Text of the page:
5. The total knee endoprosthesis of claim 1, wherein said tibial implant component and its associated tibia bone can rotate in the range of 15 to 30 degrees relative to the femoral component along a longitudinal rotation axis which is nonorthogonal and anterior said fixed flexion-extension axis.
6. The total knee endoprosthesis of claim 1, wherein said medial and lateral condyle portions are circular in their posterior and distal portions through a sweep of approximately 135 degrees.
7. The total knee endoprosthesis of claim 1, wherein the flexion-extension axis passes through a point in the center of the medial condyle portion through the sagittal plane which is 35 percent of the distance from the posterior-most portion of said medial condyle portion to the anterior projection of the femoral shaft which fits tightly against a backside of the anterior-most portion of the femoral component, said flexion-extension axis being directed posteriorly and inferiorly therethrough to said lateral condyle portion equally by an angle ranging from 3.0 to 3.8 degrees.
8. The total knee endoprosthesis of claim 1, wherein the flexion-extension axis passes through the origins of medial and lateral collateral ligaments.
9. The total knee endoprosthesis of claim 1, wherein said flexion-extension axis passes through the center of said medial condyle portion at a point that is 35 percent ±5 percent of the distance from the posterior-most point of the medial condyle to the anterior projection of the femoral shaft and is on the posterior side of the femoral portion and is directed 3.0 to 3.8 degrees posteriorly and inferiorly from said medial condyle portion to said lateral condyle portion.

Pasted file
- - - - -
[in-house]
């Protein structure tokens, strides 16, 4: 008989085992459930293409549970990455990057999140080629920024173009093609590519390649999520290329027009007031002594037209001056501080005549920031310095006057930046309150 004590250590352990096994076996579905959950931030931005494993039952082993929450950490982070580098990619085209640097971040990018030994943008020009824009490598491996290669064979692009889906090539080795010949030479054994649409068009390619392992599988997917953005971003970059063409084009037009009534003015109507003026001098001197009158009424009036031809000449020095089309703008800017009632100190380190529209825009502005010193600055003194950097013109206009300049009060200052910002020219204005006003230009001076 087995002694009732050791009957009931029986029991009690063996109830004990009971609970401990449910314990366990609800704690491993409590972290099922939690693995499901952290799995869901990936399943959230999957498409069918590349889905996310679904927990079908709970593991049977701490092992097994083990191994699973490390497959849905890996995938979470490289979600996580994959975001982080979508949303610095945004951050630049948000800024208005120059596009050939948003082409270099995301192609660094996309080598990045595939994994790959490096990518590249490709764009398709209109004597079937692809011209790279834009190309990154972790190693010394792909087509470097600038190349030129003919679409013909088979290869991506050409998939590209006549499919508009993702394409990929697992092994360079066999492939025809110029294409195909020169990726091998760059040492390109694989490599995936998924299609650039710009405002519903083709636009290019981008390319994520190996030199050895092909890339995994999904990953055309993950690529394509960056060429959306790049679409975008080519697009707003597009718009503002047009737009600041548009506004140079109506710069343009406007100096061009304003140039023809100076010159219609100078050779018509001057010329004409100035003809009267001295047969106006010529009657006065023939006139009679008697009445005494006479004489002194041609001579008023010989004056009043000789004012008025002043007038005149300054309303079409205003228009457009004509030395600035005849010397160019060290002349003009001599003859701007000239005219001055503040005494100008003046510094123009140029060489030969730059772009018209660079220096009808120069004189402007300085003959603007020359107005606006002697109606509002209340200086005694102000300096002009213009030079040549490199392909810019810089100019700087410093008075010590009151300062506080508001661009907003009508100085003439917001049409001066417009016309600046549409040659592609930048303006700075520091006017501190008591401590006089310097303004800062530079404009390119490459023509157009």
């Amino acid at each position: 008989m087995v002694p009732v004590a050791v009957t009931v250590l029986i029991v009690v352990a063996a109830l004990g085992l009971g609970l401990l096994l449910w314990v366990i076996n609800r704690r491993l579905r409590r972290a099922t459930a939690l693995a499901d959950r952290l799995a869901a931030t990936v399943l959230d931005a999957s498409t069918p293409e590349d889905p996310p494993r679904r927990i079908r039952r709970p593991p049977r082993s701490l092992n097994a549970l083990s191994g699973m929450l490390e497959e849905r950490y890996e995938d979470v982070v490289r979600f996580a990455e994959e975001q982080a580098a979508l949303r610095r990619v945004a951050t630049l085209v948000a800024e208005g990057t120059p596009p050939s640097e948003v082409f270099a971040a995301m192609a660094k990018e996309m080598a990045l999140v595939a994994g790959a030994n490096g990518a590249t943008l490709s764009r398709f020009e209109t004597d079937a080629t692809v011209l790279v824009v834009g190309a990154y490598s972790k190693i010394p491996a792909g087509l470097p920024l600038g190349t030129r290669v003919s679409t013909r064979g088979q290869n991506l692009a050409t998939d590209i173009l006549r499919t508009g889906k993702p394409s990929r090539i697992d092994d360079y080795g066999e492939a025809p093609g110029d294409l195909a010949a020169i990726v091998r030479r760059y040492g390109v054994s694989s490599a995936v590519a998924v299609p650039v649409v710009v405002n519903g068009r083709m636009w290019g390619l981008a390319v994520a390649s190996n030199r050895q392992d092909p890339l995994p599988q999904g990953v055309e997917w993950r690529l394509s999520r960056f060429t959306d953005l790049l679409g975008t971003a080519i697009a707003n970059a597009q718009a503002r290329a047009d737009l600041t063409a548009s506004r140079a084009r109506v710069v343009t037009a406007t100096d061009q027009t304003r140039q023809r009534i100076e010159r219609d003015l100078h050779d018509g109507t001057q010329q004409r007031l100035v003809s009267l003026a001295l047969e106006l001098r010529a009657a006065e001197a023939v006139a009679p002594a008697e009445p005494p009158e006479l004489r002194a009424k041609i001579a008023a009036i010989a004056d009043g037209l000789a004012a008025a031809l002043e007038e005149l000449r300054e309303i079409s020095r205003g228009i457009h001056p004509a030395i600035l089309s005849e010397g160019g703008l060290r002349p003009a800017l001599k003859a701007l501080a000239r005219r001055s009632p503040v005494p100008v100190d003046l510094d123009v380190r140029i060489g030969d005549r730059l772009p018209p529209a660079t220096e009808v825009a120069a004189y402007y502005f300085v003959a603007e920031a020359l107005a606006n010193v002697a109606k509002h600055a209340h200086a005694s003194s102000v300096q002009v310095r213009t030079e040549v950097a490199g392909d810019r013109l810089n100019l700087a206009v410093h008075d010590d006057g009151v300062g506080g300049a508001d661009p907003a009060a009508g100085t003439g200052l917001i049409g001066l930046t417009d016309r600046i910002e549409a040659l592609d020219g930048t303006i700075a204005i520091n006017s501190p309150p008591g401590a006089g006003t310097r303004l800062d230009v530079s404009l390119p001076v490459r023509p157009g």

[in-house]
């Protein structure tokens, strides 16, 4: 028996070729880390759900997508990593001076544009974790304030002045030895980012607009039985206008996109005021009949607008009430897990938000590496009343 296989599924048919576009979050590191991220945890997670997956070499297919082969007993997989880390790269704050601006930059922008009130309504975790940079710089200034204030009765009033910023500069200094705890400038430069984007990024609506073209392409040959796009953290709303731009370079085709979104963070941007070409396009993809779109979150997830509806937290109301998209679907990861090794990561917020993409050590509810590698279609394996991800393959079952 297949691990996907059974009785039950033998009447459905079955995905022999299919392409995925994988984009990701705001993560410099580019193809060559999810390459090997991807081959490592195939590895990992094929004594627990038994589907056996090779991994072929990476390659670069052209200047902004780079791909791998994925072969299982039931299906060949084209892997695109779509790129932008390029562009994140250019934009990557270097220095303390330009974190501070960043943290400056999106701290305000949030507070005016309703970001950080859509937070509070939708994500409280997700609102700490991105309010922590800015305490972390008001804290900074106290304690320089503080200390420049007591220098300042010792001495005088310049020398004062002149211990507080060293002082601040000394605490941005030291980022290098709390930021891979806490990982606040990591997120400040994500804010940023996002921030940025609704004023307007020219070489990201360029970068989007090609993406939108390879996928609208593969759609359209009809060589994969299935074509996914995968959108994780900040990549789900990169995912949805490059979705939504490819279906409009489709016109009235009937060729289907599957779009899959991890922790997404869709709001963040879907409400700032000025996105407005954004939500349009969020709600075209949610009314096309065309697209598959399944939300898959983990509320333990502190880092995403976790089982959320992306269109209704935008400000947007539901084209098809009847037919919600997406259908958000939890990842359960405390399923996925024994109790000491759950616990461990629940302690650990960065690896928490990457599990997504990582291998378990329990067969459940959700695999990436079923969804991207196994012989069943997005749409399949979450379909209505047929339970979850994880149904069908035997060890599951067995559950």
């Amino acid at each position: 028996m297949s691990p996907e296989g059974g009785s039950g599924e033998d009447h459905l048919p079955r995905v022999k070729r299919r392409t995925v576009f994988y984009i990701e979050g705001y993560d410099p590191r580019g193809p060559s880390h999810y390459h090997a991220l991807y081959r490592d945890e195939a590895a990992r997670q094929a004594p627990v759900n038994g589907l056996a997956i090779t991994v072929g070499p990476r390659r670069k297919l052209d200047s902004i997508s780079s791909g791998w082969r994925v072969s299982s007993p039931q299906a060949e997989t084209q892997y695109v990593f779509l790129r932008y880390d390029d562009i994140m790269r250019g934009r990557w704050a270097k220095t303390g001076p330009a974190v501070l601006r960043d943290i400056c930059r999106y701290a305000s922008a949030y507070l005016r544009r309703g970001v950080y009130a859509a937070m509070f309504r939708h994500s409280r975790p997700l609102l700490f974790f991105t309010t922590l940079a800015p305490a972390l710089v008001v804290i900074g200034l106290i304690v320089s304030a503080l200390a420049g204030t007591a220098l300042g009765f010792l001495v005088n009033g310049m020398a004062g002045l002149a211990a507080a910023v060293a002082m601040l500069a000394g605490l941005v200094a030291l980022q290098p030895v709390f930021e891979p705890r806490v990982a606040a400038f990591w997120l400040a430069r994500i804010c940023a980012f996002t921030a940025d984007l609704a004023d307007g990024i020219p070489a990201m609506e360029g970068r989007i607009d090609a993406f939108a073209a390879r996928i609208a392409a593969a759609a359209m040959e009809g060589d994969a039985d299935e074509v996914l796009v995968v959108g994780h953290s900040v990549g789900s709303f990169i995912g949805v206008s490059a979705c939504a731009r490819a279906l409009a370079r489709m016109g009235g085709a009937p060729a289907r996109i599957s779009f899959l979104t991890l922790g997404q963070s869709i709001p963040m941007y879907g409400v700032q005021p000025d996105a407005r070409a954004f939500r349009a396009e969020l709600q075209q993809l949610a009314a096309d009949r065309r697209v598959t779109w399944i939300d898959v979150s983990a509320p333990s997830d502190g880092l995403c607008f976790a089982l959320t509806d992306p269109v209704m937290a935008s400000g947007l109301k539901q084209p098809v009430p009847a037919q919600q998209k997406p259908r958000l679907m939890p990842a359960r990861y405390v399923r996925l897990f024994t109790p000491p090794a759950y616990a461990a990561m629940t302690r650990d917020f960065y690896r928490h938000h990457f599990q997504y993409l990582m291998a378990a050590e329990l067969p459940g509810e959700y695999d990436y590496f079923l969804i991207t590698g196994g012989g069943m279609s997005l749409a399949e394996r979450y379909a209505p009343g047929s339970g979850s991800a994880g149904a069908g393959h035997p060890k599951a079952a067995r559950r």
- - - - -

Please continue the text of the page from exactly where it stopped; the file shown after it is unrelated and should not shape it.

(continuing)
10. The total knee endoprosthesis of claim 1, wherein said tibial implant component has a keel under said plateau surface for fixation to the tibia bone.
11. The total knee endoprosthesis of claim 1, wherein said raised eminence on said tibial plateau is taller on its posterior side than its anterior side.
12. The total knee endoprosthesis of claim 1, further comprising a patellar component which slides in said patellar groove and which is affixed to the posterior surface of the anatomical patella.
13. The total knee endoprosthesis of claim 1, wherein said medial and lateral concavities in said tibial implant component are deepest midpoint between the front and rear of the tibial implant component.
14. A total knee endoprosthesis, having a fixed and non-moving flexion-extension axis of rotation, for implantation in a patient's body, comprising:
a femoral implant component for permanent affixation to the distal end of the patient's femur bone, said femoral implant component having spaced apart medial and lateral condyle portions, posterior and distal portions of said condyle portions being generally circular as viewed in a plane perpendicular to said flexion-extension axis and having non-moving centers of rotation in said generally circular posterior and distal condyle portions, said medial condyle portion being larger than said lateral condyle portion; and
a tibial implant component for connection to the proximal end of the patient's tibia bone, said tibial implant component having a plateus surface facing said femoral implant component, said plateau surface having a medial and lateral concavity defined thereon, said two concavities being separated by a raised eminence, wherein when said total knee endoprosthesis is implanted in the recipient's body, said fixed flexion-extension axis passes through the non-moving centers of rotation of said generally circular posterior and distal condyle portions, said flexion-extension axis thus being oriented posteriorly and inferiorly commencing from said medial condyle portion and extending to said lateral condyle portion along a line that is approximately 3.0 to 3.8 degrees from both the transverse and coronal planes.